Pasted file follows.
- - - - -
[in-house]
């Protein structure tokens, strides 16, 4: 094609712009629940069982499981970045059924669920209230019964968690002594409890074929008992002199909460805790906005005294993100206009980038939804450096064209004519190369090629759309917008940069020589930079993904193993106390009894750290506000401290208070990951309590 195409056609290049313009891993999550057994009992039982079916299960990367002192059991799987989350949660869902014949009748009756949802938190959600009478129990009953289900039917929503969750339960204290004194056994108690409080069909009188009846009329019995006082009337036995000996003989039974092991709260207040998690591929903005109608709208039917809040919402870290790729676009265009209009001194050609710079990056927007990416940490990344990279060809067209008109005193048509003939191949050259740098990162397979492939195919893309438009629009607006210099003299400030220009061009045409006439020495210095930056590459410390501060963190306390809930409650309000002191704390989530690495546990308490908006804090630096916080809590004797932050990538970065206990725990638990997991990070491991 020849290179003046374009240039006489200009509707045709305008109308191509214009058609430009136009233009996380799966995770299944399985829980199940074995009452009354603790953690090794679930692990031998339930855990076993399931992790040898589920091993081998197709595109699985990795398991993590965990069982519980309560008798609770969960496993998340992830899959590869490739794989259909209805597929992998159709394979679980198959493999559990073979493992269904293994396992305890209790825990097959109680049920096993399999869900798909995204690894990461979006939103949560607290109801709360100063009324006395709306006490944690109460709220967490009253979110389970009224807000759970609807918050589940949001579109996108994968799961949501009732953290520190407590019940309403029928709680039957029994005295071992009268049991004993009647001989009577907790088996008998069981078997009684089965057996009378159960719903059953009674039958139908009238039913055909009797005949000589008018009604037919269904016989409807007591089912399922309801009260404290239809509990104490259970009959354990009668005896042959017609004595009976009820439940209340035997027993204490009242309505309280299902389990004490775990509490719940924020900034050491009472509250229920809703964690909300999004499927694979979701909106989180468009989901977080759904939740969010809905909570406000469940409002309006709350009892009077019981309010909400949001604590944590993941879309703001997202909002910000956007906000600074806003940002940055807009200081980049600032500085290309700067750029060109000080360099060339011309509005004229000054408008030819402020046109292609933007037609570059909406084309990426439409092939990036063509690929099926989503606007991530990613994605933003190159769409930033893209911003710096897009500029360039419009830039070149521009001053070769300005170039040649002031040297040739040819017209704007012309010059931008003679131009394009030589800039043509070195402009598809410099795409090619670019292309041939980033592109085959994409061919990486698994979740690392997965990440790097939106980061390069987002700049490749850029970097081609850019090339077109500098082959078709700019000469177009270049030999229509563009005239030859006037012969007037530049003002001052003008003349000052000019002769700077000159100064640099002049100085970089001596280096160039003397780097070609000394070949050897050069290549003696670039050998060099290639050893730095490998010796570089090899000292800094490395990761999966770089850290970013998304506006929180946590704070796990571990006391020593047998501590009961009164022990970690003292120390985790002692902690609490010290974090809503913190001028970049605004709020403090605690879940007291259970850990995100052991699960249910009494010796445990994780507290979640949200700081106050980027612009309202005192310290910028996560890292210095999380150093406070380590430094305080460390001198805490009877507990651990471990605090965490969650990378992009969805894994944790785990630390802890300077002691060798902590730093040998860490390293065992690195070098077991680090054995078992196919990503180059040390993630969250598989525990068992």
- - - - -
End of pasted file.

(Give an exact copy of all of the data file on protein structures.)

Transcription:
[in-house]
């Protein structure tokens, strides 16, 4: 094609712009629940069982499981970045059924669920209230019964968690002594409890074929008992002199909460805790906005005294993100206009980038939804450096064209004519190369090629759309917008940069020589930079993904193993106390009894750290506000401290208070990951309590 195409056609290049313009891993999550057994009992039982079916299960990367002192059991799987989350949660869902014949009748009756949802938190959600009478129990009953289900039917929503969750339960204290004194056994108690409080069909009188009846009329019995006082009337036995000996003989039974092991709260207040998690591929903005109608709208039917809040919402870290790729676009265009209009001194050609710079990056927007990416940490990344990279060809067209008109005193048509003939191949050259740098990162397979492939195919893309438009629009607006210099003299400030220009061009045409006439020495210095930056590459410390501060963190306390809930409650309000002191704390989530690495546990308490908006804090630096916080809590004797932050990538970065206990725990638990997991990070491991 020849290179003046374009240039006489200009509707045709305008109308191509214009058609430009136009233009996380799966995770299944399985829980199940074995009452009354603790953690090794679930692990031998339930855990076993399931992790040898589920091993081998197709595109699985990795398991993590965990069982519980309560008798609770969960496993998340992830899959590869490739794989259909209805597929992998159709394979679980198959493999559990073979493992269904293994396992305890209790825990097959109680049920096993399999869900798909995204690894990461979006939103949560607290109801709360100063009324006395709306006490944690109460709220967490009253979110389970009224807000759970609807918050589940949001579109996108994968799961949501009732953290520190407590019940309403029928709680039957029994005295071992009268049991004993009647001989009577907790088996008998069981078997009684089965057996009378159960719903059953009674039958139908009238039913055909009797005949000589008018009604037919269904016989409807007591089912399922309801009260404290239809509990104490259970009959354990009668005896042959017609004595009976009820439940209340035997027993204490009242309505309280299902389990004490775990509490719940924020900034050491009472509250229920809703964690909300999004499927694979979701909106989180468009989901977080759904939740969010809905909570406000469940409002309006709350009892009077019981309010909400949001604590944590993941879309703001997202909002910000956007906000600074806003940002940055807009200081980049600032500085290309700067750029060109000080360099060339011309509005004229000054408008030819402020046109292609933007037609570059909406084309990426439409092939990036063509690929099926989503606007991530990613994605933003190159769409930033893209911003710096897009500029360039419009830039070149521009001053070769300005170039040649002031040297040739040819017209704007012309010059931008003679131009394009030589800039043509070195402009598809410099795409090619670019292309041939980033592109085959994409061919990486698994979740690392997965990440790097939106980061390069987002700049490749850029970097081609850019090339077109500098082959078709700019000469177009270049030999229509563009005239030859006037012969007037530049003002001052003008003349000052000019002769700077000159100064640099002049100085970089001596280096160039003397780097070609000394070949050897050069290549003696670039050998060099290639050893730095490998010796570089090899000292800094490395990761999966770089850290970013998304506006929180946590704070796990571990006391020593047998501590009961009164022990970690003292120390985790002692902690609490010290974090809503913190001028970049605004709020403090605690879940007291259970850990995100052991699960249910009494010796445990994780507290979640949200700081106050980027612009309202005192310290910028996560890292210095999380150093406070380590430094305080460390001198805490009877507990651990471990605090965490969650990378992009969805894994944790785990630390802890300077002691060798902590730093040998860490390293065992690195070098077991680090054995078992196919990503180059040390993630969250598989525990068992």